Three words uttered by a U.S. government official yesterday will be news headlines all over the Middle East this morning despite the fact that the State Department insisted that they say nothing new.

The words "an impractical demand" appeared in a statement made by State Department spokesman John Hughes defending a U.S. veto Tuesday of a U.N. Security Council resolution that said that Israeli settlements in the occupied West Bank of the Jordan "have no legal validity" and are a "major and serious obstruction to peace." The phrase referred to Arab calls for the dismantling of Israeli settlements.

The Arab-backed resolution would have imposed sanctions against Israel if it refused to dismantle existing settlements in occupied territories.

The three words sent Arab and Israeli reporters into a flurry of excitement, apparently because of the impression that a significant shift in U.S. policy was taking place before their eyes. Spokesman Hughes was subjected to a barrage of requests for clarification of the statement.

The U.S. statement said: "We share the anguish of decent people everywhere about the loss of life and destruction of property the West Bank has witnessed in recent weeks."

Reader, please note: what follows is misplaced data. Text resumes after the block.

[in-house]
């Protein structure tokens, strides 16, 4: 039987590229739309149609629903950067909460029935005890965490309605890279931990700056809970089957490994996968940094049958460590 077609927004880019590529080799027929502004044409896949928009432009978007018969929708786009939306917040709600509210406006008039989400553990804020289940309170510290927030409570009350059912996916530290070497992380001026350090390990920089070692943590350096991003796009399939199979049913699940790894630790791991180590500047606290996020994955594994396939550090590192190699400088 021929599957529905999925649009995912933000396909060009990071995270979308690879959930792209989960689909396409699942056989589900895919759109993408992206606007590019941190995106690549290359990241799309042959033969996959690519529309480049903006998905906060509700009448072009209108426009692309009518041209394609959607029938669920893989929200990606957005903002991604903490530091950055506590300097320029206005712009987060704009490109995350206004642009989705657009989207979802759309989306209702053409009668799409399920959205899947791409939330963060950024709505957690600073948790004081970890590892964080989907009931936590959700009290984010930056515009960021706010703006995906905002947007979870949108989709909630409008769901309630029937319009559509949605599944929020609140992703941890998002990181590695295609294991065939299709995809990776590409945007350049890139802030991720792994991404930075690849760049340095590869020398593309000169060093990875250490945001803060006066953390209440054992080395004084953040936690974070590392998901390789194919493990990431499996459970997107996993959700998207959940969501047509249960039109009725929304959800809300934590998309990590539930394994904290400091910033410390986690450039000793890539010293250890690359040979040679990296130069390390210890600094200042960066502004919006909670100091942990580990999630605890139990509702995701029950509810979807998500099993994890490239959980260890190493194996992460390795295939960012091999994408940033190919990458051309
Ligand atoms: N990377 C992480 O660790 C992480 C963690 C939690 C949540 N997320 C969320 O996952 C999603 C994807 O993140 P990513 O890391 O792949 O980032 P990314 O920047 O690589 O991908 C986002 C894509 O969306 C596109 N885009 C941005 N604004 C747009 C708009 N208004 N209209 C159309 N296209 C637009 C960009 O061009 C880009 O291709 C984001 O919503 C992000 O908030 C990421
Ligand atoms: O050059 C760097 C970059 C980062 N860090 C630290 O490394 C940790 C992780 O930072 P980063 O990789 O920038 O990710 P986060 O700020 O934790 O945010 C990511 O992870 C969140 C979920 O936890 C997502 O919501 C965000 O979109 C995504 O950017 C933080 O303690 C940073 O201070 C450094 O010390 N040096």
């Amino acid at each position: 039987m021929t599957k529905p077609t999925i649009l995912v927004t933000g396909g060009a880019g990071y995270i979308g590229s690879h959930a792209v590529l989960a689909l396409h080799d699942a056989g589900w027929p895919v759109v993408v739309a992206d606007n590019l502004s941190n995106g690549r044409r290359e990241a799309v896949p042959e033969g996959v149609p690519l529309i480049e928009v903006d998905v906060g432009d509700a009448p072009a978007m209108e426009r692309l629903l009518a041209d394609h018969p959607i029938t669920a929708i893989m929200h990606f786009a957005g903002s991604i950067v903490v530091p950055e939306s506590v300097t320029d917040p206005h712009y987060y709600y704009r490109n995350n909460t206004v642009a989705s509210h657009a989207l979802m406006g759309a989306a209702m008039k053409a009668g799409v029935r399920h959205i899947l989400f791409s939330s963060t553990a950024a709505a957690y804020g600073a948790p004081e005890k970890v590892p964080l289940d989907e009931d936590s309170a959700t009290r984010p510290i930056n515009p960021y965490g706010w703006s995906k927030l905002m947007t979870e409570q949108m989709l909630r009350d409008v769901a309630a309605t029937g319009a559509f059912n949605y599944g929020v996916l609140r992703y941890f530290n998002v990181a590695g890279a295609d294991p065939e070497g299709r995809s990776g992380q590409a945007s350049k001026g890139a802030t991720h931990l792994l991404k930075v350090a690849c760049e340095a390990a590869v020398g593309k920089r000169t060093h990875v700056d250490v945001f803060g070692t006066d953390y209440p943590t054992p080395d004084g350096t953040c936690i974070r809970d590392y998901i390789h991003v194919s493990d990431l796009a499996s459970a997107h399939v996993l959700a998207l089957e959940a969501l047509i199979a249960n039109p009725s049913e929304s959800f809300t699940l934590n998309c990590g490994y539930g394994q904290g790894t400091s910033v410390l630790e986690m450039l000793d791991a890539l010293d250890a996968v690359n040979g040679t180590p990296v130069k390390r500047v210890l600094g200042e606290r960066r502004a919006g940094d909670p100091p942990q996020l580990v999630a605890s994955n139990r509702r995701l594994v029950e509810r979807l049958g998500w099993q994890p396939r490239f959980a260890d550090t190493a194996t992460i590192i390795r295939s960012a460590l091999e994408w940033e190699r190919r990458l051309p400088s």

Hughes was referring to last week's killing of three Arabs by masked gunmen in Hebron, and the killing of a Jewish student and other acts of violence, but said the U.N. resolution was inadequate because it mentioned only the killing of the Arabs.

The spokesman said that the proposed resolution contained other unacceptable elements, including the unfounded implication that Israel was expelling the Arab population from the occupied territories. "Moreover," he said, "it called for the dismantling of the existing settlements, an impractical demand." Hughes insisted repeatedly that the language was not a departure from President Reagan's Sept. 1, 1982, call for a freeze on existing Israeli settlements and subsequent statements that further settlements in occupied territories are an obstacle to the Middle East peace process.

State clarified the matter later: "It was not intended as a reformulation of existing U.S. policy on settlements. Our position is that the subject of settlements is too complicated to be addressed in the context of a U.N. resolution."